That would make sense, I just kept thinking why would you waste those inches, but I was not thinking of the bird standing on the bottom of the cage, I wouldn't. :)

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Re: Choosing a New Cage

Post by AJPeter » Thu Mar 06, 2014 4:13 pm

The first cage l had was very tall nearly 6 ' and most of the lower portion was not in use, in fact the previous owner tied 3 foot high plywood on all sides. Billie used that cage but the lower part was completely wasted. I was told IRN and Alex like to sit eye level with us.

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Re: Choosing a New Cage

Post by MissK » Thu Mar 06, 2014 9:29 pm

Pards, we're talking about the air space between the newspaper (or whatever) and the grate where the bird walks, yes?

In my fave cages this distance is 2 inches. In my other cages it's 2", 1.75", 1.5", and 1", with that dimension tending to decrease as the overall size of the cage decreases. Gee, I got a lot of cages, maybe should hold a yard sale!! :?

Anyway, MY THEORY is that the space needs to increase with the size of the bird, to keep the bird from sticking that wee (or giant) foot into the mess and dragging stuff up to play with. In theory, if not in practice, the bigger the cage, the bigger the bird, the longer the leg.

I suggest my theory should stand until disproven or supplanted by a better theory. :D
-MissK

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Re: Choosing a New Cage

Post by InTheAir » Fri Mar 07, 2014 3:02 am

AJPeter wrote:Fair enough!

Wht did you think of the cage l got for Billie, Claire?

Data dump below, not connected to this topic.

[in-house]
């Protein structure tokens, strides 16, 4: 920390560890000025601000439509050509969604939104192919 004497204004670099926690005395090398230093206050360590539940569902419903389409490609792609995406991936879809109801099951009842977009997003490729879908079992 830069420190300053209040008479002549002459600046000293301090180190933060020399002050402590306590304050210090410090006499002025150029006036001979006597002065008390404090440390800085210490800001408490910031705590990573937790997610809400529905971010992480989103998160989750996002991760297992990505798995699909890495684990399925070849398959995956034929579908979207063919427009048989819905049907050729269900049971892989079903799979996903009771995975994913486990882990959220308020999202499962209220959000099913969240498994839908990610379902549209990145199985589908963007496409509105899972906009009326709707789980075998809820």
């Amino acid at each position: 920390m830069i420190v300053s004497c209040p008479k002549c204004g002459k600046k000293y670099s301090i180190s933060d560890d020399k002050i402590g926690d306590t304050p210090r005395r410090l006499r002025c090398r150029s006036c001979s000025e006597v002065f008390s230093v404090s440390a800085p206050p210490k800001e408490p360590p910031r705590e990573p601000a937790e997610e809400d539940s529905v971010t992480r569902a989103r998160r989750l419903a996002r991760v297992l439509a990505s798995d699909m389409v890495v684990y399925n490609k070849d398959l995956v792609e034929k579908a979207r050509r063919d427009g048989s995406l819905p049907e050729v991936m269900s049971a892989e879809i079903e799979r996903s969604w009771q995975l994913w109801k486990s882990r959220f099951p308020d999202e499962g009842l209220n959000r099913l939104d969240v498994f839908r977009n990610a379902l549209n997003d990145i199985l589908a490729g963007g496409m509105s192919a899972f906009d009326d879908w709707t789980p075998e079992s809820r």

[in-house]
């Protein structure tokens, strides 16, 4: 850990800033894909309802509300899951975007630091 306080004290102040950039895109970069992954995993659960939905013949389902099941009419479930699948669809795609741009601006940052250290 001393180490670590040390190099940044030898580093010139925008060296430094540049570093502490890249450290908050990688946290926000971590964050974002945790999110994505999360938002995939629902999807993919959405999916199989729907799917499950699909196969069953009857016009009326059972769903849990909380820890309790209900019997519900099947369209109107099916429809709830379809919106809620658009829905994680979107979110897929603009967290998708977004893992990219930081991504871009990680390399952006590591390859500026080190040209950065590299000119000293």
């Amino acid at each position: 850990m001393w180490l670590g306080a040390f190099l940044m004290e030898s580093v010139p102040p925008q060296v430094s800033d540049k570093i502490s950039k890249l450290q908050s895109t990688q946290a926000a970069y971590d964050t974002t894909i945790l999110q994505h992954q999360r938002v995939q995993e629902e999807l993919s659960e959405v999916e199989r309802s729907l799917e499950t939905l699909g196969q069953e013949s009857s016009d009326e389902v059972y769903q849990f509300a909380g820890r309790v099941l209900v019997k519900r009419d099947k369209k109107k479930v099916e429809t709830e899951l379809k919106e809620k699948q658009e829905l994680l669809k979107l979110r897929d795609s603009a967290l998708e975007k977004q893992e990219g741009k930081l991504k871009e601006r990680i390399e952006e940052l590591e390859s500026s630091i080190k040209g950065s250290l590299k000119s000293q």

I consider Nilas 2 metre long cage too small for him to spend a whole day in. I won't comment on yours.


If an IRNs wingspan is 17-19 inches long (which it is) than keeping him in a 20 inch cage is equais comparable to keeping you in my bathroom. Yes, you can move in there, just make sure you stand in the middle of the room when you do star jumps!
But seriously, a double flight with devider removed should be the minimum standard for anyone who leaves their irn caged all day. The bird should be encouraged to move around and play in it's cage, by means of simulating toys. They like their midday siesta and occasional nanna naps, but they shouldn't be encouraged into a habit of being dormant until the owner is home. They need to have a large, comfortable environment.

If anyone is interested there is a fairly in depth study on psittacula krameri (neonate to fledging) biometrics, incase you want to justify the grate deapth.
It also notes the differences between male and female birds (most of which is within a mm).

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Re: Choosing a New Cage

Post by Donovan » Fri Mar 14, 2014 1:17 pm

Would we say 1" bar spacing is safe for an indian ringneck?

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Re: Choosing a New Cage

Post by Donovan » Fri Mar 14, 2014 3:03 pm

new cage for Mr. Bell coming in a few days.
23x22x67
3/4" spacing
This fits my 24" criteria for being able to transfer it into the walk-in cage outside. I think the guard at the bottom will be a problem but i'll come up with a way to not include it during transfer.
this is a 3"-4" upgrade for him. I'm sure he'll hate being sent to his cage as much with this one as he does with his current cage, but seeing him spin around without his tail touching everything will make me feel better.
Image

And for anyone interested, here is an ebay link to a fairly sizable cage at 23x23x44 for just $40. It's not very attractive and I can't imagine a bird could do anything but slide off of the top, but still.. nice price for the dimensions.
http://www.ebay.com/itm/23x23x67-New-Bi ... 258b284c90

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Re: Choosing a New Cage

Post by AJPeter » Fri Mar 14, 2014 3:20 pm

The seed guard maybe detachable, but if you keep it on it also collects poops. But it is a lovely cage for Mr Bell, ask him if he will take a lodger, l could move in, in a couple of days.

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Re: Choosing a New Cage

Post by Donovan » Fri Mar 14, 2014 7:10 pm